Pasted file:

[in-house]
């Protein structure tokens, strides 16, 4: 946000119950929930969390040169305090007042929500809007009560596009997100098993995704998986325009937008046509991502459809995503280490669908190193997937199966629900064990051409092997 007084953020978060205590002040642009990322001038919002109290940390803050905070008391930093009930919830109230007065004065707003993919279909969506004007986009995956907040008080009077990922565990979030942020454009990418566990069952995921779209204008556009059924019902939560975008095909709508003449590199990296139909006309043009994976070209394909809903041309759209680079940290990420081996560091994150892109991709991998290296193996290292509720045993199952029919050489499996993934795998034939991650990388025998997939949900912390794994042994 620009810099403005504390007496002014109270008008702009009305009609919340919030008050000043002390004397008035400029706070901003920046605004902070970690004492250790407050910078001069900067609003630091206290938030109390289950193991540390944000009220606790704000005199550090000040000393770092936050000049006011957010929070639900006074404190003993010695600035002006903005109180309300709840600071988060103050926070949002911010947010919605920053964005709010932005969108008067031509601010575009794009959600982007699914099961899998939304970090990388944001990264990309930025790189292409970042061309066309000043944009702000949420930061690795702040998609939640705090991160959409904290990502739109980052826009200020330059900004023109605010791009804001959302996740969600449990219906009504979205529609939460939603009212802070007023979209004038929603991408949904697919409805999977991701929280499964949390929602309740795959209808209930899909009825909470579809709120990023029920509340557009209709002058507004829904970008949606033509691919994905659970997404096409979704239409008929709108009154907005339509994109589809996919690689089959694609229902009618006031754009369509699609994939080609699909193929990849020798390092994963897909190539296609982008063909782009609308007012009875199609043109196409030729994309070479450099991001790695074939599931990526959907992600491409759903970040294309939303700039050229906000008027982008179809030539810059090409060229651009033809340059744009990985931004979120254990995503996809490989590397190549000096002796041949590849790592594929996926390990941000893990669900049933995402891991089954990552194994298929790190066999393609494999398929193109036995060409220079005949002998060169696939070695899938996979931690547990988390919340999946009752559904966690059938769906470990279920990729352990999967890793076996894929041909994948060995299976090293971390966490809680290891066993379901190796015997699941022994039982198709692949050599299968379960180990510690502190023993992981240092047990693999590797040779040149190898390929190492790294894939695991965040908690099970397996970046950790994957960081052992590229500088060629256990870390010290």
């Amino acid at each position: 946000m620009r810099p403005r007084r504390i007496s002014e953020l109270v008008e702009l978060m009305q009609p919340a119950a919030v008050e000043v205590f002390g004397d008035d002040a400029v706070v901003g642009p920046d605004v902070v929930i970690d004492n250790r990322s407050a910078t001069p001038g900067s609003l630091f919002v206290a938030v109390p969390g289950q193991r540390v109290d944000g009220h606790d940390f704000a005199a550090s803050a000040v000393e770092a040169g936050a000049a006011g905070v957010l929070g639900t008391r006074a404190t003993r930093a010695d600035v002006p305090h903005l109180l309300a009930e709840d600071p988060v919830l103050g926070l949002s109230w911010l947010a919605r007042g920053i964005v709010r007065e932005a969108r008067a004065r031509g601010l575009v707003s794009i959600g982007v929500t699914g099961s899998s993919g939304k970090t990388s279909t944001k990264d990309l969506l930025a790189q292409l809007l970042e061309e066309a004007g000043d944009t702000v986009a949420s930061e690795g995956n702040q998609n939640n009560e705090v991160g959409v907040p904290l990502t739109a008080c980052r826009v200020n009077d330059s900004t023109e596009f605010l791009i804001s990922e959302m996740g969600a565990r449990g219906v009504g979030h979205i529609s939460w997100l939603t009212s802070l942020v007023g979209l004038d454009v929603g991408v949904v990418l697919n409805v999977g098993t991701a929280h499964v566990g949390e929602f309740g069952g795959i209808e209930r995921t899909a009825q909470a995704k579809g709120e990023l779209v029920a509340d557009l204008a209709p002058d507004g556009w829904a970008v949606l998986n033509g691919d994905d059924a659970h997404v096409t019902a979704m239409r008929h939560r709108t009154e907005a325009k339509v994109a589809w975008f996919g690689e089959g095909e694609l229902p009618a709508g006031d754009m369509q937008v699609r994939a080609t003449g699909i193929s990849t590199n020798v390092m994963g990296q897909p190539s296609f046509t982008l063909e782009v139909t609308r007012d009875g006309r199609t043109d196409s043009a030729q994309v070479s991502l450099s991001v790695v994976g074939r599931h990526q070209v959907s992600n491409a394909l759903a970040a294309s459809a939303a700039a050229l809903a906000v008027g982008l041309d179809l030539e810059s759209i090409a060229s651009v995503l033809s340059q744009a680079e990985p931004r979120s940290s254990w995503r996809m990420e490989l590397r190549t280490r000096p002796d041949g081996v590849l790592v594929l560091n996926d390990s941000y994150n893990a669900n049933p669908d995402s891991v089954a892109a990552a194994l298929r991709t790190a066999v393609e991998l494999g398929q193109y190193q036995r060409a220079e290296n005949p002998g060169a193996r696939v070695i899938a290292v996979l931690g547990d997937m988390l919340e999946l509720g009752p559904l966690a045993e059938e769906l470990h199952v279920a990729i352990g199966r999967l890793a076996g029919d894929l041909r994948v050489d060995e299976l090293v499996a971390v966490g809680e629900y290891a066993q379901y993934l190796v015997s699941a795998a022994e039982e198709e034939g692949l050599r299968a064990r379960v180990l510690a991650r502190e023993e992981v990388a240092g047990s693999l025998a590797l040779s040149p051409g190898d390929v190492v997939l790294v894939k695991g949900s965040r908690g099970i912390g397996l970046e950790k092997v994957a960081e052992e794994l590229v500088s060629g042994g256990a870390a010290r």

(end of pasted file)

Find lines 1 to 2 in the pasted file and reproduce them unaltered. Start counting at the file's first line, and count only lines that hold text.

[in-house]
């Protein structure tokens, strides 16, 4: 946000119950929930969390040169305090007042929500809007009560596009997100098993995704998986325009937008046509991502459809995503280490669908190193997937199966629900064990051409092997 007084953020978060205590002040642009990322001038919002109290940390803050905070008391930093009930919830109230007065004065707003993919279909969506004007986009995956907040008080009077990922565990979030942020454009990418566990069952995921779209204008556009059924019902939560975008095909709508003449590199990296139909006309043009994976070209394909809903041309759209680079940290990420081996560091994150892109991709991998290296193996290292509720045993199952029919050489499996993934795998034939991650990388025998997939949900912390794994042994 620009810099403005504390007496002014109270008008702009009305009609919340919030008050000043002390004397008035400029706070901003920046605004902070970690004492250790407050910078001069900067609003630091206290938030109390289950193991540390944000009220606790704000005199550090000040000393770092936050000049006011957010929070639900006074404190003993010695600035002006903005109180309300709840600071988060103050926070949002911010947010919605920053964005709010932005969108008067031509601010575009794009959600982007699914099961899998939304970090990388944001990264990309930025790189292409970042061309066309000043944009702000949420930061690795702040998609939640705090991160959409904290990502739109980052826009200020330059900004023109605010791009804001959302996740969600449990219906009504979205529609939460939603009212802070007023979209004038929603991408949904697919409805999977991701929280499964949390929602309740795959209808209930899909009825909470579809709120990023029920509340557009209709002058507004829904970008949606033509691919994905659970997404096409979704239409008929709108009154907005339509994109589809996919690689089959694609229902009618006031754009369509699609994939080609699909193929990849020798390092994963897909190539296609982008063909782009609308007012009875199609043109196409030729994309070479450099991001790695074939599931990526959907992600491409759903970040294309939303700039050229906000008027982008179809030539810059090409060229651009033809340059744009990985931004979120254990995503996809490989590397190549000096002796041949590849790592594929996926390990941000893990669900049933995402891991089954990552194994298929790190066999393609494999398929193109036995060409220079005949002998060169696939070695899938996979931690547990988390919340999946009752559904966690059938769906470990279920990729352990999967890793076996894929041909994948060995299976090293971390966490809680290891066993379901190796015997699941022994039982198709692949050599299968379960180990510690502190023993992981240092047990693999590797040779040149190898390929190492790294894939695991965040908690099970397996970046950790994957960081052992590229500088060629256990870390010290």